Mercosur is shaping up to be an overall small economy, and — worse — one that is riddled by significant internal conflicts, argues Carlos Sabino.
BY CARLOS SABINO
Several days ago, Córdoba, Argentina, was the stage for a meeting of presidents of Mercosur countries, a gathering that stood out for its markedly leftist tinge. This was mostly because several other regional leaders were invited, but only two attended: Evo Morales, who was recently elected president in Bolivia, and veteran dictator Fidel Castro, who has governed Cuba since January 1, 1959.
Neither Fidel Castro nor his Venezuelan counterpart, Hugo Chávez, missed the opportunity to attack President Bush and United States “imperialism” at demonstrations attended by the radical left of the host country. There was also open talk about the political character that Mercosur ought to assume.
Worst of all was the incredible passivity of presidents who call themselves Democrats but who welcomed the only functioning dictator in the region and tolerated his virulent statements, no doubt somewhat nostalgically, as well as the bluster of the would-be dictator who has emerged in Venezuela.
Mercosur is an accord that was drawn up by four Latin American countries in the 1980s, when most of the region’s nations returned to democracy after a period of dictatorships. The group was initially formed by Argentina, Uruguay, Brazil and Paraguay, and—for a while—produced interesting, practical results.
There was a first phase, during which many of the tariff barriers imposed by the group’s members—some of the very protectionist for the period—were lowered. At the same time, trade increased and the economies that at the time carried out reforms favorable to a free market experienced a healthy expansion.
Later, however, and particularly after the mid-1990s, Mercosur stagnated. Its common tariffs, raised high to keep the rest of the world out, kept the member nations’ economies from diversifying and halted the rise in domestic productivity. Meanwhile, disputes arose among the group’s members that were never fully resolved.
Now, since June, Mercosur has a new member, Venezuela, whose leader, Hugo Chávez, has promised a plethora of projects and accords in the energy field. Venezuela, under Chávez, has also begun to develop its signature foreign policy, which in practice consists of handing out donations or buying the national debt of countries with whom it wishes to ally, while encouraging the presence of extremist groups in the rest of the region.
Despite the economic benefits he can contribute, Chávez remains an uncomfortable and unmanageable ally. The first thing he proposed in June was that all the armies in the region unite in a joint armed force. That idea is a bit absurd—it hasn’t yet been put into practice even in the European Union—and it alarmed and annoyed the other governments of Mercosur, who perceive in Chávez’s proposal an inappropriate and unrealistic attempt at politicization.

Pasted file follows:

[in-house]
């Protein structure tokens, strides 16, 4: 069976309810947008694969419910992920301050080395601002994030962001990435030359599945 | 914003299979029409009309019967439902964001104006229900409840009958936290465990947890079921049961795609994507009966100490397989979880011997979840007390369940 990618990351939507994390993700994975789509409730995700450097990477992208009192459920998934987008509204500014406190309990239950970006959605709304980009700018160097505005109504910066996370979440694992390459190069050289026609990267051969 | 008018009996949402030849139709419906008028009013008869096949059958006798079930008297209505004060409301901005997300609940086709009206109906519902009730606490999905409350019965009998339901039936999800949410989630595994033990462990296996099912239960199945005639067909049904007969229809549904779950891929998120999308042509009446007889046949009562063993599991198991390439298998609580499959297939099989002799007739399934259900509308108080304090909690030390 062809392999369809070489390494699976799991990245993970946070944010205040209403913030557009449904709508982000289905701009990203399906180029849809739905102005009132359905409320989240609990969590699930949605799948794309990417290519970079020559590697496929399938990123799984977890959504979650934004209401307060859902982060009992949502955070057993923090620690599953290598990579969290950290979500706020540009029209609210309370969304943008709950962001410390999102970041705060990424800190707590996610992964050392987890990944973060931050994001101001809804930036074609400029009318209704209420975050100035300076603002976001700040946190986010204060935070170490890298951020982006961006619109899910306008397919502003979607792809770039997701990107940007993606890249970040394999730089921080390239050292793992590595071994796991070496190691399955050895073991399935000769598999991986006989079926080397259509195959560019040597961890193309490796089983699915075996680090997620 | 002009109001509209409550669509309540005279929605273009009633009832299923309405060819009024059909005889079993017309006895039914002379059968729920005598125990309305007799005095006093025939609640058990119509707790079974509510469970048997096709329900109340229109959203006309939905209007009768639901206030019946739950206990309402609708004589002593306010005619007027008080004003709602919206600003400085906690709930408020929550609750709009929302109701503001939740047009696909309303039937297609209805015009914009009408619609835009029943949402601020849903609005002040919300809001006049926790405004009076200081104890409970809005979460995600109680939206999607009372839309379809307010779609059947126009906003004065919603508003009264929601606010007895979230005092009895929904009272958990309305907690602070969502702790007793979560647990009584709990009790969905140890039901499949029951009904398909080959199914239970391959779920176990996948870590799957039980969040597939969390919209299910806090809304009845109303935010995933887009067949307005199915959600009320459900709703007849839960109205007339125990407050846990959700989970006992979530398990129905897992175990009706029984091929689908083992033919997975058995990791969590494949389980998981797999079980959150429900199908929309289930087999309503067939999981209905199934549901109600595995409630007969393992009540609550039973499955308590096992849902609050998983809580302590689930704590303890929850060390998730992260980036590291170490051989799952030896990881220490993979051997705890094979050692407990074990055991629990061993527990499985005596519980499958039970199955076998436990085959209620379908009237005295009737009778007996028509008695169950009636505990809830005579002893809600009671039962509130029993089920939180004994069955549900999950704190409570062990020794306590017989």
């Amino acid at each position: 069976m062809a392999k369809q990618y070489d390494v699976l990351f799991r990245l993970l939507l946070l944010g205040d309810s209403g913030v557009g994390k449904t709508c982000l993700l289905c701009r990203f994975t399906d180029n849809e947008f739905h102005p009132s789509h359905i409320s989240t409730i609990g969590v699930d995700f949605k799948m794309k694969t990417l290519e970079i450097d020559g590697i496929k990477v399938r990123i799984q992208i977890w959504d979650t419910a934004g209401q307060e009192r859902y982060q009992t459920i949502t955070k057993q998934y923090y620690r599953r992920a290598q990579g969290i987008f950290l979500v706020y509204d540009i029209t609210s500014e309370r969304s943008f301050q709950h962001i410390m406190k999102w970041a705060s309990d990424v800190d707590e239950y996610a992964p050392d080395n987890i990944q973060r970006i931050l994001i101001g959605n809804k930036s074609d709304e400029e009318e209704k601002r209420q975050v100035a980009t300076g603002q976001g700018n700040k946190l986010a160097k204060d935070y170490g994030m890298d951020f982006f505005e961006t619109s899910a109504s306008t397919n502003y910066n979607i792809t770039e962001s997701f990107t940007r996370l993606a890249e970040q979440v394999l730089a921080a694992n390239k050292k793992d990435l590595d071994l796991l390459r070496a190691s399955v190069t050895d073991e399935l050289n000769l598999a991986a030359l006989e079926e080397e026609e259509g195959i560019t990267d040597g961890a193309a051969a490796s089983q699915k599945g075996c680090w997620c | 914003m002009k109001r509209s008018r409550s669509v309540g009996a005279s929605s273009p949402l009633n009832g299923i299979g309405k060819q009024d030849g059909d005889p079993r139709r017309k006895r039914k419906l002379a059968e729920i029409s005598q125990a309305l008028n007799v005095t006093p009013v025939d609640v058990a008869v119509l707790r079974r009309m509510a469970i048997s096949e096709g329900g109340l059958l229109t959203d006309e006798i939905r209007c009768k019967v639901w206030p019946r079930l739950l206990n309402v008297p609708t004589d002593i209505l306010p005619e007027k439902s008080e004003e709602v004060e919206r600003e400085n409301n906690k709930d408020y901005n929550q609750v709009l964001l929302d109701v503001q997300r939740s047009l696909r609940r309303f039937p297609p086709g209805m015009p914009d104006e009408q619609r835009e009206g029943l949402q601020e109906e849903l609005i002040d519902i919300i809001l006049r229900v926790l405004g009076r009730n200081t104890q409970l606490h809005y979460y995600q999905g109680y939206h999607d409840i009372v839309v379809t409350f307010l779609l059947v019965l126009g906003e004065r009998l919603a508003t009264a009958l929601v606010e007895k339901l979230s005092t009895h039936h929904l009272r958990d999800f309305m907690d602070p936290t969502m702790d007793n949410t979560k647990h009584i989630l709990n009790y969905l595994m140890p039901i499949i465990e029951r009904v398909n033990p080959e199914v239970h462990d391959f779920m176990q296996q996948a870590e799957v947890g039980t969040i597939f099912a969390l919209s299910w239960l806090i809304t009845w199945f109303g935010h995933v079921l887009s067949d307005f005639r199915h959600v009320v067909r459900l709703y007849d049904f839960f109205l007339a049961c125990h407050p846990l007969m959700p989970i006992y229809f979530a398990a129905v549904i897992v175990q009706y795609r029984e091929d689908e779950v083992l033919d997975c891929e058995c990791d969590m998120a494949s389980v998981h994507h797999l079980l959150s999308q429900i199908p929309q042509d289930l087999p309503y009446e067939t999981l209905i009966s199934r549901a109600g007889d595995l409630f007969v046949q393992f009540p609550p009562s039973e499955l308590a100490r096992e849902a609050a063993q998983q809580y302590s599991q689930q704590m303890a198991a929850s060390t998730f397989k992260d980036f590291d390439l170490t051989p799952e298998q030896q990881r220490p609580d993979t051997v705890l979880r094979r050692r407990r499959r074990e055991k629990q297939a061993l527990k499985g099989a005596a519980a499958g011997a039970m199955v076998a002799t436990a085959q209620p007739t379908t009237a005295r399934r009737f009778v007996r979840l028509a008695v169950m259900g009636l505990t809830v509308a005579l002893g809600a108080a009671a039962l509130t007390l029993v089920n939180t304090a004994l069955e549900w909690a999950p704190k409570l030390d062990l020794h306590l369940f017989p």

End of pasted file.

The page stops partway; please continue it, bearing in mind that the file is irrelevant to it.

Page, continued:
Now, in Córdoba, in the presence of Fidel Castro and Evo Morales, Mercosur again displayed the growing incoherence that seems to have resulted from its recent expansion. On one hand, its traditional trade agenda, always a bit protectionist, has been threatened by the new initiatives that are leading to a broadening of trade in the region. For example, the accords signed by the United States with Central America, Peru, and Colombia have cornered Mercosur by forcing the group into an increasingly secondary role in the region.
On the other hand, Chávez’s obvious intention to impose his projects of world expansion onto the southern accord has unnecessarily politicized Mercosur. A somewhat symbolic step in that direction, although no less important, is his bid for a permanent seat in the United Nations Security Council. The southern countries have promised to support Venezuela in the upcoming election; the United States, Mexico, Central America, Colombia, and Peru strongly oppose the idea of Venezuela holding a permanent seat.
While Uruguay and Paraguay, and to a lesser degree Brazil, appear reluctant to follow the controversial path set by the Venezuelan leader, they feel compromised by his initiatives and provocative statements. Those three countries, as well as Argentina, find themselves at a crossroads: They must either support Venezuela and receive its economic favors, or remain isolated in a trade bloc that appears to have no chance of certain growth.
Today, in the face of the agreements being consolidated everywhere else in the world, Mercosur is shaping up to be an overall small economy, and—worse—one that is riddled by significant internal conflicts. For that reason, its actors will have to define themselves, decide between their immediate interests and a long-range policy, and finally assume a clear stance vis-à-vis a continental left that is still beguiled by the now ghostly figure of a senile Fidel Castro, the man who, in Cuba, has imposed the longest dictatorship in modern times.
Carlos Sabino is an adjunct fellow with The Independent Institute, a fellow of the Francisco Marroquín Foundation in Guatemala, a director at CEDICE, a public policy institute in Venezuela, and the author of many books on development. This column was republished with permission from The Independent Institute.